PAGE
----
While I agree with some of @shin_getter 's concepts for smaller efforts, I also have to agree with the prevailing thoughts regarding trying this against a tier 1 opponent. Very hard to see a political consensus on the need to do so unless national survival is at risk. Having read a fair amount on the current tier 1 nations, none of course wants to risk it all on all out conflict. Far to much risk of loosing everything. They will however continue to attempt to weaken their competitors through proxy wars. Here is where I think the capabilities being discussed here are still relevant. Certainly the environment will be dangerous, however, all of the tier one countries are investing heavily in aircraft survivability equipment for their aircraft. Syria for example has one of the largest Integrated Air Defense (IAD) networks in the world. ALMOST tier 1 level.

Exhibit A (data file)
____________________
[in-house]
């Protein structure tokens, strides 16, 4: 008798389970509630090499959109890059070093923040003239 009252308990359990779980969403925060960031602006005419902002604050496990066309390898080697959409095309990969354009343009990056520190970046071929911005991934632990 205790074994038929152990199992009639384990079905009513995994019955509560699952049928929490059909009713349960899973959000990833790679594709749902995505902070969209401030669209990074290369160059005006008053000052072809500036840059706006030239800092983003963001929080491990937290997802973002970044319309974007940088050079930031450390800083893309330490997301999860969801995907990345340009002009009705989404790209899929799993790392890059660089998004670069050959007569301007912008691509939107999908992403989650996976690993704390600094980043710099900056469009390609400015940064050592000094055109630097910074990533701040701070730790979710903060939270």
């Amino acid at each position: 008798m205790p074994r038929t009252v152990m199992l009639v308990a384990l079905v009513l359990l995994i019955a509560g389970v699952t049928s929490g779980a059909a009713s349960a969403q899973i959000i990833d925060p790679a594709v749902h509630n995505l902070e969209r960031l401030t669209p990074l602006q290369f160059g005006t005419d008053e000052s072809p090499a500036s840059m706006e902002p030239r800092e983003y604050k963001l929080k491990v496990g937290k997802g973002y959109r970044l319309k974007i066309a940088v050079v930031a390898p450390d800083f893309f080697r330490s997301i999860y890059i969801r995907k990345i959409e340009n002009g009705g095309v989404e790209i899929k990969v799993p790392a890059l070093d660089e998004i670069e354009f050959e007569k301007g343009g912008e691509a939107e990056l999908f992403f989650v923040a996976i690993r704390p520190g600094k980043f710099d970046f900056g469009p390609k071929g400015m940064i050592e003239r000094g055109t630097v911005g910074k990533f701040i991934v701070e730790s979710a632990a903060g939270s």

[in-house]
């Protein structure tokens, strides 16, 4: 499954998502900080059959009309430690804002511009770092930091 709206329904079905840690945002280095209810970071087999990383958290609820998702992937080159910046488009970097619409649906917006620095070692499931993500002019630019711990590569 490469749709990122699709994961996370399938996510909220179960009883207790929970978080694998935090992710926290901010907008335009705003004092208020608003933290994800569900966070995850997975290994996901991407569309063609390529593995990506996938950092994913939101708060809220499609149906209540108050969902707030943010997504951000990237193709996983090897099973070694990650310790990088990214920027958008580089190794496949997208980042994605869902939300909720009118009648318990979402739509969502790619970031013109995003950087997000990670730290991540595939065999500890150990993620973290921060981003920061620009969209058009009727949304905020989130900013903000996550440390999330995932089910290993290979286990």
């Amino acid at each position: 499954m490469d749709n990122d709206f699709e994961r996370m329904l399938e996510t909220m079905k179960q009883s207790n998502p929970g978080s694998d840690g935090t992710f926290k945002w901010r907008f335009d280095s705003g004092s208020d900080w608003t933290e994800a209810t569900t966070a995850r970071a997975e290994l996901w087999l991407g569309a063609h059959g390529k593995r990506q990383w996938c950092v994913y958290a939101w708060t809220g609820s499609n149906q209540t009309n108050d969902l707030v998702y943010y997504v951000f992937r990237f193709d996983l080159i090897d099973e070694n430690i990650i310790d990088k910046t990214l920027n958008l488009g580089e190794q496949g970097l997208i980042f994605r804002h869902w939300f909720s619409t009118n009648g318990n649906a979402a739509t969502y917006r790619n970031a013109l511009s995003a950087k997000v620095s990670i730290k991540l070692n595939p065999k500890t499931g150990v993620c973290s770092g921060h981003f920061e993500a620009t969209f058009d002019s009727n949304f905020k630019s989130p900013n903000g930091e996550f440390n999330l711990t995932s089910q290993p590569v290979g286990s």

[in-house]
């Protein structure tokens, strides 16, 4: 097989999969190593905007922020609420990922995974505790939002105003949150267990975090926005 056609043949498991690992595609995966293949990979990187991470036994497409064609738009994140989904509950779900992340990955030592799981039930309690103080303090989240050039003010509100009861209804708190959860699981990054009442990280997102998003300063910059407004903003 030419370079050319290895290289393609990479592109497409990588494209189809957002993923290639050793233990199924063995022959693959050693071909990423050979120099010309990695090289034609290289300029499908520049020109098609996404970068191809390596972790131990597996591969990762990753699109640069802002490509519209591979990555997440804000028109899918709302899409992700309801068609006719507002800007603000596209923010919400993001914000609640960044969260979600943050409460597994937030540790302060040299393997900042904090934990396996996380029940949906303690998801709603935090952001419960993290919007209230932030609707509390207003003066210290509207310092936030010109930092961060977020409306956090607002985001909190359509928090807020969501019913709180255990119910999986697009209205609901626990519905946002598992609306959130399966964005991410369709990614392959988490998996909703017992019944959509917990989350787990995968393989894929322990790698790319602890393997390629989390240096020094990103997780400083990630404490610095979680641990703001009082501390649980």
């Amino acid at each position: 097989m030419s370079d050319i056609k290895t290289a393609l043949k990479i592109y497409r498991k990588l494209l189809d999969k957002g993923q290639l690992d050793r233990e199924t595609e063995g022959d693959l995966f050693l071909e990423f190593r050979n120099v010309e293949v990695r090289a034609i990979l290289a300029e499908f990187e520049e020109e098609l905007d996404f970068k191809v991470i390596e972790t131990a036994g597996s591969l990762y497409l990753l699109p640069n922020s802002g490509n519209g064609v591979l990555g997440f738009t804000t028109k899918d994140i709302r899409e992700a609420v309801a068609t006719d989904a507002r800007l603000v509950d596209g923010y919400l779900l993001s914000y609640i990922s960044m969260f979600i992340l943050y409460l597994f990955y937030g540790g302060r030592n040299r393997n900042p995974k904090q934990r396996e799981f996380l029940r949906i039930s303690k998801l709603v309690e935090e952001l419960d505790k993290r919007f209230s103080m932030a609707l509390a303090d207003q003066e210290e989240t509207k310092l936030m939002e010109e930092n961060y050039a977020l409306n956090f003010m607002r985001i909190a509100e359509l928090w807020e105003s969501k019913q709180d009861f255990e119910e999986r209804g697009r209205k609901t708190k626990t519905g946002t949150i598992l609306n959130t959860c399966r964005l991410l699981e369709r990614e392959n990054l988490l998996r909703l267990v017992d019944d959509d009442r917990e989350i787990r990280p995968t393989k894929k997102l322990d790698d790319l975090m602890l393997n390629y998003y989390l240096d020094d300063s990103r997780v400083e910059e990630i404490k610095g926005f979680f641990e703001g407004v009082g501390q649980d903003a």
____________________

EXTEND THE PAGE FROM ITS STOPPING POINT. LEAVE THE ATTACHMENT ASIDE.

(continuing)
Your going to have to break down what those tier levels are, is it like IADS being used from the 1960s, 1970s,1980s,1990s,2000,2010 or 2020? Or are you talking about the density of the amount of air defenses being used? new missiles and radars? adding old or newer EW systems?
 

shin_getter

ACCESS: Secret
Joined
Jun 1, 2019
Messages
257
Reaction score
211
One can wonder about where Chinese Autogyro fits in all this: they are the only ones where an air and amphibious attack is center to the armed force mission. Only a fraction of the 700km reported range is needed for the Taiwan scenario after all.